Lain v. Real Estate Board of New Orleans, Inc

Decision Date08 January 1980
Docket NumberNo. 78-1501,78-1501
Citation444 U.S. 232,62 L.Ed.2d 441,100 S.Ct. 502
PartiesJames Jefferson McLAIN et al., Petitioners, v. REAL ESTATE BOARD OF NEW ORLEANS, INC., et al
CourtU.S. Supreme Court
Syllabus

Petitioners, claiming individually and on behalf of a certain class of real estate purchasers and sellers, instituted this private antitrust action in Federal District Court against respondents, certain real estate firms and trade associations and a class consisting of real estate brokers who had transacted realty brokerage business in the Greater New Orleans area during the four years preceding the filing of the complaint. Petitioners alleged, inter alia, that respondents had engaged in a price-fixing conspiracy in violation of § 1 of the Sherman Act through an agreement to conform to a fixed rate of brokerage commissions on sales of residential property. The complaint also included allegations that respondents' activities were "within the flow of interstate commerce and have an effect upon that commerce," and that respondents assisted their clients in securing financing and title insurance which came from sources outside the State. Respondents moved to dismiss the complaint for failure to state a claim under the Sherman Act, contending that their activities were purely local in nature and did not substantially affect interstate commerce. The District Court granted the motion to dismiss the complaint, holding that under Goldfarb v. Virginia State Bar, 421 U.S. 773, 95 S.Ct. 2004, 44 L.Ed.2d 572, there must be a substantial volume of interstate commerce involved in the overall real estate transaction and the challenged activity must be an essential, integral part of the transaction, inseparable from its interstate aspects; and that here a broker's participation in the presumably interstate aspects of securing title insurance and financing was only incidental rather than indispensable. The Court of Appeals affirmed, holding that under Goldfarb v. Virginia State Bar, supra, Sherman Act jurisdiction did not exist because petitioners had failed to demonstrate that real estate brokers are either necessary or integral participants in the interstate aspects of residential real estate financing and title insurance.

Held: The complaint should not have been dismissed at this stage of the proceedings. Pp. 241-247.

(a) To establish jurisdiction under the Sherman Act, a plaintiff must allege the relationship between the activity involved and some aspect of interstate commerce and, if these allegations are controverted, must submit evidence to demonstrate either that the defendants' activity is itself in interstate commerce or, if it is local in nature, that it has an effect on some other appreciable activity demonstrably in interstate commerce. Here, petitioners may establish the jurisdictional element of a Sherman Act violation by demonstrating a substantial effect on interstate commerce generated by respondents' brokerage activity, and petitioners need not make the more particularized showing of an effect on interstate commerce caused by the alleged conspiracy to fix commission rates, or by those other aspects of respondents' activity that are alleged to be unlawful. Pp. 241-243.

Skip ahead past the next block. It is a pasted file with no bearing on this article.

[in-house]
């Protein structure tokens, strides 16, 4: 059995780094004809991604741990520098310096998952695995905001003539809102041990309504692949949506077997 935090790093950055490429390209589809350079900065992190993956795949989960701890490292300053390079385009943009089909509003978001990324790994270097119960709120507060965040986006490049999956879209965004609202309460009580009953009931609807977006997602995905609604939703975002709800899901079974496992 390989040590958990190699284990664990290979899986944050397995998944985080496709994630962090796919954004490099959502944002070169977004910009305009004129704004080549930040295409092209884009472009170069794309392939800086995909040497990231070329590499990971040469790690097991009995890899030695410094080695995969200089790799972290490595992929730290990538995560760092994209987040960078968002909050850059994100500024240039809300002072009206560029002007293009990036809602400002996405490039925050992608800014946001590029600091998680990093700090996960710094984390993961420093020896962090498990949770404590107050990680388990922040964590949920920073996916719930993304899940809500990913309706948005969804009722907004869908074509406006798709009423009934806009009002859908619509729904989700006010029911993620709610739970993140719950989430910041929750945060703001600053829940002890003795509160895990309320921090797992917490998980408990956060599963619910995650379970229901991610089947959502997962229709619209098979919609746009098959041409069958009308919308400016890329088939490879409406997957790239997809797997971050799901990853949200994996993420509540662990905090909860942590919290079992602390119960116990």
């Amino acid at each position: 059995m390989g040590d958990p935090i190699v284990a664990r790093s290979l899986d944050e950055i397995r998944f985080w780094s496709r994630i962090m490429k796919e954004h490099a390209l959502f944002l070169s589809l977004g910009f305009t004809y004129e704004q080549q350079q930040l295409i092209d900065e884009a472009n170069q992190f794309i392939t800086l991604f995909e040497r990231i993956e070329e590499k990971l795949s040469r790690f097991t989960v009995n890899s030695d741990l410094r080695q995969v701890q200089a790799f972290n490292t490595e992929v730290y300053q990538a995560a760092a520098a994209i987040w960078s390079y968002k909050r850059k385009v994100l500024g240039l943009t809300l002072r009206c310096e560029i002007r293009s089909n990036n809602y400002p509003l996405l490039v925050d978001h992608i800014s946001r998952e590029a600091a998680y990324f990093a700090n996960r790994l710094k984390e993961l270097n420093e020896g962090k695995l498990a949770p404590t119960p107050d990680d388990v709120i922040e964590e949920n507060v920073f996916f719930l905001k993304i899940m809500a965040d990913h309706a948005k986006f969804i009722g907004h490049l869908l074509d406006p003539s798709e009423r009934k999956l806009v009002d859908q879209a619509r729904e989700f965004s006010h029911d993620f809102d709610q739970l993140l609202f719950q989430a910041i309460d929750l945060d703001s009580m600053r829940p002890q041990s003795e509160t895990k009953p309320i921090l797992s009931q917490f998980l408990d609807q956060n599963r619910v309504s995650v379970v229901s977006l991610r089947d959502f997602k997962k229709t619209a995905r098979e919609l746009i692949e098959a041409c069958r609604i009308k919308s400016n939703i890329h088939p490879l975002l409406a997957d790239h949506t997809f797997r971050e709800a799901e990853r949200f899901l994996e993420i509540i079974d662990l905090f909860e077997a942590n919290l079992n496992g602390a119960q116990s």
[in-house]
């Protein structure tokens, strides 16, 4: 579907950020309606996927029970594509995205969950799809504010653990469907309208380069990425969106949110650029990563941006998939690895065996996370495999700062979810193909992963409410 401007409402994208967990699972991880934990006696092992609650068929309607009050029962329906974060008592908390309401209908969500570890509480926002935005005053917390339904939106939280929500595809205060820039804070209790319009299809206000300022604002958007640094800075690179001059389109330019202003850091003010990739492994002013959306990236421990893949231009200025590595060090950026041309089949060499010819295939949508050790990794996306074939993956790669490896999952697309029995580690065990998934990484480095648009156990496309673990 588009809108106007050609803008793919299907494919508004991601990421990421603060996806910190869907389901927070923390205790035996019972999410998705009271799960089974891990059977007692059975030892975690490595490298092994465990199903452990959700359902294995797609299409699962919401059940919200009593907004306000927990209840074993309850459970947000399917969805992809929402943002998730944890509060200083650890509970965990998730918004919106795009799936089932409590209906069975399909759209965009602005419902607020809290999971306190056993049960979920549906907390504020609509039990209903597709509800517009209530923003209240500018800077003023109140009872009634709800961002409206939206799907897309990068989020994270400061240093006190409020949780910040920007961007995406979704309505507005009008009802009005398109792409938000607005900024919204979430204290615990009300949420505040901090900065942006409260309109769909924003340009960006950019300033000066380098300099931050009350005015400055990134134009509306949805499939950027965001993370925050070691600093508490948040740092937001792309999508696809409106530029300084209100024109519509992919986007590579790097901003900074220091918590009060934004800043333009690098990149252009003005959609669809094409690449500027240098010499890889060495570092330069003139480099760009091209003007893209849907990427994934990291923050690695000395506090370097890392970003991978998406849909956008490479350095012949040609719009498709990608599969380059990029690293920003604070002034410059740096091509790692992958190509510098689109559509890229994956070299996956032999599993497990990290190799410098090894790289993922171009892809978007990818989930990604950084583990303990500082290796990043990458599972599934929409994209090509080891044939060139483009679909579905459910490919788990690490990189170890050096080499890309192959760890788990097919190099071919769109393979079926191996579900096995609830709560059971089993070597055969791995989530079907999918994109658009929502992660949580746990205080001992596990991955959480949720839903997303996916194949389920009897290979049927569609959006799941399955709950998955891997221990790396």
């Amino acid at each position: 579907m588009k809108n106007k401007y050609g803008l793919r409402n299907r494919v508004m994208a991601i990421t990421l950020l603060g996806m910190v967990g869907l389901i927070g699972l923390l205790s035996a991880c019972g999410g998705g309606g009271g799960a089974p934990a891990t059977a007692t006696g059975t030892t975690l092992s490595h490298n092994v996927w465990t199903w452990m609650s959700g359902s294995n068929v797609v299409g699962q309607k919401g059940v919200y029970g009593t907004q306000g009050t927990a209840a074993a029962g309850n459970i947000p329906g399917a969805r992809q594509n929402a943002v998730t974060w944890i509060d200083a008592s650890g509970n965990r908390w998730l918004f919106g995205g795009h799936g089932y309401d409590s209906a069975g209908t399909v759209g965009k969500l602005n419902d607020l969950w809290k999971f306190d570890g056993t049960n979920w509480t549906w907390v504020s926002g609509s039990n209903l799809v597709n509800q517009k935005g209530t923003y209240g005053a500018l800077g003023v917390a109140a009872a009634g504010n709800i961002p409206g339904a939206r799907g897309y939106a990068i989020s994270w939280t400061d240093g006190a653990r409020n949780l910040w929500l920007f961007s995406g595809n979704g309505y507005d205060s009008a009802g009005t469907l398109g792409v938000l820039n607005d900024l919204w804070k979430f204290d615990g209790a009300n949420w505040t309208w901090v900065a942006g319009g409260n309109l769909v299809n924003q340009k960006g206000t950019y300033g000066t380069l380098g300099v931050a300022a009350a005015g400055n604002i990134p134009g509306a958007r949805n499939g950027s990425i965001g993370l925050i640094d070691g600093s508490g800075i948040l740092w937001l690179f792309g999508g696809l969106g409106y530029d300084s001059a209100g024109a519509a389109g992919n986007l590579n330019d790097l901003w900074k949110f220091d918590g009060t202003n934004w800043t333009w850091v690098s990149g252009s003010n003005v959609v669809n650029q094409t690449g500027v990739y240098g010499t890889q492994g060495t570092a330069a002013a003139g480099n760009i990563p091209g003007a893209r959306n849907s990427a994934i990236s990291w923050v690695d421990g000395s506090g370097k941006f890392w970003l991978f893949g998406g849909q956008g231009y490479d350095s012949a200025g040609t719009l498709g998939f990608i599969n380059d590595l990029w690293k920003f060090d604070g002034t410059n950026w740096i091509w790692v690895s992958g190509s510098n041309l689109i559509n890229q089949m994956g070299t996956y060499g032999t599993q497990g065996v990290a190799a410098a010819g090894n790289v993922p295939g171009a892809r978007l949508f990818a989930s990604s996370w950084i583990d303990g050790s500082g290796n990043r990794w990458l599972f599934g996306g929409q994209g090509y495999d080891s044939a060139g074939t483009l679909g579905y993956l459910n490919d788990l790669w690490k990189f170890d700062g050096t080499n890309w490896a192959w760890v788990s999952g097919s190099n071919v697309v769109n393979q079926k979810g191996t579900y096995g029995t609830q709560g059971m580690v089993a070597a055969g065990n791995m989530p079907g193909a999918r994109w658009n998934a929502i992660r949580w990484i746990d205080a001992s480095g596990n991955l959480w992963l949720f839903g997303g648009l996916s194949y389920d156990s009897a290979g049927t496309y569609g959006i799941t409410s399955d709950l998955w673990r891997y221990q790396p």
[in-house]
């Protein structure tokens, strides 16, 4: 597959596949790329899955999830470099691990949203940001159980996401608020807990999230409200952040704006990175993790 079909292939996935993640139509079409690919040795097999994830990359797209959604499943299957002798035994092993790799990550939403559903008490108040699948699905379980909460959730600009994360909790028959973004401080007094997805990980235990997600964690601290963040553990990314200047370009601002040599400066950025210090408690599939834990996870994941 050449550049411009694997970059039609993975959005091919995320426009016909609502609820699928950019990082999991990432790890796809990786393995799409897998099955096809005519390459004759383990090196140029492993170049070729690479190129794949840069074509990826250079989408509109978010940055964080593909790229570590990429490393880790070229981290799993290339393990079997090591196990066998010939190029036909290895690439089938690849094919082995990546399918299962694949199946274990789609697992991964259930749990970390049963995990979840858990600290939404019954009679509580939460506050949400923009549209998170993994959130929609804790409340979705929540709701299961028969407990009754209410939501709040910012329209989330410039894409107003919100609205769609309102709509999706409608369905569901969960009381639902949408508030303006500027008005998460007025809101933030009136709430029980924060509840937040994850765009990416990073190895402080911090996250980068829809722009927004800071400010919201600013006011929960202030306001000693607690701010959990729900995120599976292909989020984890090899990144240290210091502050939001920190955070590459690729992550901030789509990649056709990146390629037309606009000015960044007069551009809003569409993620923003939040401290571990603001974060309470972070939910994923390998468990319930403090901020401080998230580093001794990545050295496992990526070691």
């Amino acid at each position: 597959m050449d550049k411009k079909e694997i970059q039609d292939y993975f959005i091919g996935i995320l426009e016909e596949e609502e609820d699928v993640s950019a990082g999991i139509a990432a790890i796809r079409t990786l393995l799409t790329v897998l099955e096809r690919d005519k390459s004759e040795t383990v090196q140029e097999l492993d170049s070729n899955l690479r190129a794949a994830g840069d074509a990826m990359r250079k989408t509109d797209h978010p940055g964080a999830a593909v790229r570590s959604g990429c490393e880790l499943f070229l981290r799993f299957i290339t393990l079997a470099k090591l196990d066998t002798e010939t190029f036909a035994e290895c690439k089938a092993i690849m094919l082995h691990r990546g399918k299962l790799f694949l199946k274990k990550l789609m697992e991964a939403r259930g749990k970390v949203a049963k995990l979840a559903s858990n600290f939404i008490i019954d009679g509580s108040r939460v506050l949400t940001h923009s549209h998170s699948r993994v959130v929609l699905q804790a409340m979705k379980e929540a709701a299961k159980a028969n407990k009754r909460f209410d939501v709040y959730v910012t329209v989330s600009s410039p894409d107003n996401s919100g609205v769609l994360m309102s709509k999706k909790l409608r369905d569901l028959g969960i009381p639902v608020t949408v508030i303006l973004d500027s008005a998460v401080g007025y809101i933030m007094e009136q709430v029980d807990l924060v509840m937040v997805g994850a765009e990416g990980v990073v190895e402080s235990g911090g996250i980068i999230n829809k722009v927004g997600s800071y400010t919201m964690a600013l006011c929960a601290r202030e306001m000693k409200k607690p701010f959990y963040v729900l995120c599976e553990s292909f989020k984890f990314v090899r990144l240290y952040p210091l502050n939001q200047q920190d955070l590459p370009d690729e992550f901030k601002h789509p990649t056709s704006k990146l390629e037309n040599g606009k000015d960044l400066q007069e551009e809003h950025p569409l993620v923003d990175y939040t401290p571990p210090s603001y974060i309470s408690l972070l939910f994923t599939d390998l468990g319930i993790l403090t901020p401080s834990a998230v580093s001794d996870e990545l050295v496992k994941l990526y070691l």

(b) The courts below misinterpreted Goldfarb v. Virginia State Bar, supra, as requiring that petitioners demonstrate that real estate brokers are either necessary or integral participants in the interstate aspects of residential real estate financing and title insurance. The Goldfarb holding was not addressed to the "effect on commerce" test of jurisdiction and in no way restricted it to those challenged activities that have an integral relationship to an activity in interstate commerce. Pp. 243-245.

(c) Here, what was submitted to the District Court shows a sufficient basis for satisfying the Act's jurisdictional requirements under the "effect on commerce" theory so as to entitle petitioners to go forward. The record makes it clear that there is a basis for petitioners to proceed to trial where there will be opportunity to establish that an appreciable amount of commerce is involved in the financing of residential property in the Greater New Orleans area and in the insuring of titles to such property, that this appreciable commercial activity has occurred in interstate commerce, and that respondents' activities which allegedly have been infected by a price-fixing conspiracy have, as a matter of practical economics, a not insubstantial effect on the interstate commerce involved. Pp. 245-247.

583 F.2d 1315, vacated and remanded.

Richard G. Vinet, New Orleans, La., for petitioners.

Frank H. Easterbrook, Washington, D. C., for the U. S., as amicus curiae, by special leave of Court.

Harry McCall, Jr., New

Orleans, La., for respondents.

Mr. Chief Justice BURGER delivered the opinion of the Court.

The question in this case is whether the Sherman Act extends to an agreement among real estate brokers in a market area to conform to a fixed rate of brokerage commissions on sales of residential property.